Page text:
This report provides a comprehensive overview of Wallis and Futuna’s biodiversity, conservation framework
and wetland fauna and flora.
*could be used for the regional SOE initiative*
This study examines the status of plant conservation in Oceania, where most islands have experienced two waves of anthropogenic habitat alteration and extinction, following Austronesian and European contact.
Excel file with multiple worksheets and graphs summarising the status and threats to IUNC red-listed flora and fauna in the Solomon Islands. Accessed from IUCN red list October 2018.
The New Guinea mainland and surrounding islands possess an extra-ordinarily rich flora and a great diversity of vegetation types that parallel the diverse physiography of the lands and the resulting climates that prevail. A high proportion (some three-quarters) of the land area has a forest cover,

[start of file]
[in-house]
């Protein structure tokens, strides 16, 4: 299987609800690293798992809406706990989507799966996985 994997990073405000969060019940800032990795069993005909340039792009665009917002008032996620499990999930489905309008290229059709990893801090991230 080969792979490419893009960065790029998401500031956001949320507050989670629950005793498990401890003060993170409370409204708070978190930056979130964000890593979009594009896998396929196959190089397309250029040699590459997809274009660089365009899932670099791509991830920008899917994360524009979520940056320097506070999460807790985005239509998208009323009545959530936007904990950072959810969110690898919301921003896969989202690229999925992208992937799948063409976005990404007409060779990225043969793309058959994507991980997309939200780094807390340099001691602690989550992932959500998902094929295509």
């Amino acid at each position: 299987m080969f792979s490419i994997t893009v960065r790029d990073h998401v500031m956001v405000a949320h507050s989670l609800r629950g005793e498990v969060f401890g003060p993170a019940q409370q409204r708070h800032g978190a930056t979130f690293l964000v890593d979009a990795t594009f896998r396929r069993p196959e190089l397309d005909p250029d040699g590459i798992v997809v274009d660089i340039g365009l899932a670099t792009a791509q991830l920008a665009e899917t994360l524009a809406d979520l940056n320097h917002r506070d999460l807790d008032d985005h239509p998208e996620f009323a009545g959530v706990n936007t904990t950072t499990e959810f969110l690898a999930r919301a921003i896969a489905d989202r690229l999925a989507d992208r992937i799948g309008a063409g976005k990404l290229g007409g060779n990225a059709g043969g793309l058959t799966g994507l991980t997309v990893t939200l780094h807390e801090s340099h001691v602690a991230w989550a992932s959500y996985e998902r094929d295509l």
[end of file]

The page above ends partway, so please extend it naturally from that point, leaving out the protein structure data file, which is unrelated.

From 0900 on 17 June to 0615 on 19 June 1965 Caroline Atoll was visited by a field party from the Pacific Ocean Biological Survey Program (POBSP) of the Smithsonian Institution. The field party, led by Sibley, collected and made observations on vascular plants, fish, reptiles, mammals, and birds. All islands with the exception of the northern two-thirds of Nake were visited. Prior knowledge of the biota of Caroline Atoll is very scant, deriving almost entirely from the visits of F. D. Bennett in 1835, Devoy in 1875, and the U.S.S. Hartford in 1883.
This paper is a compilation and analysis of all vascular plants that have been reported on Kiritimati (Christmas) Atoll in the Northern Line Islands of the Republic of Kiribati. It is based on field inventories
conducted by the authors on six field visits to the atoll between 1996 and 2012 plus available published
and unpublished records of vascular plant collections and observations made on the atoll.
A series of handbooks (Vol 1 - Vol 3) pertaining to the flora of Papua New Guinea. The aim was to document the diversity of plants so that the conservation status of the species which make up the various communities can be monitored more accurately.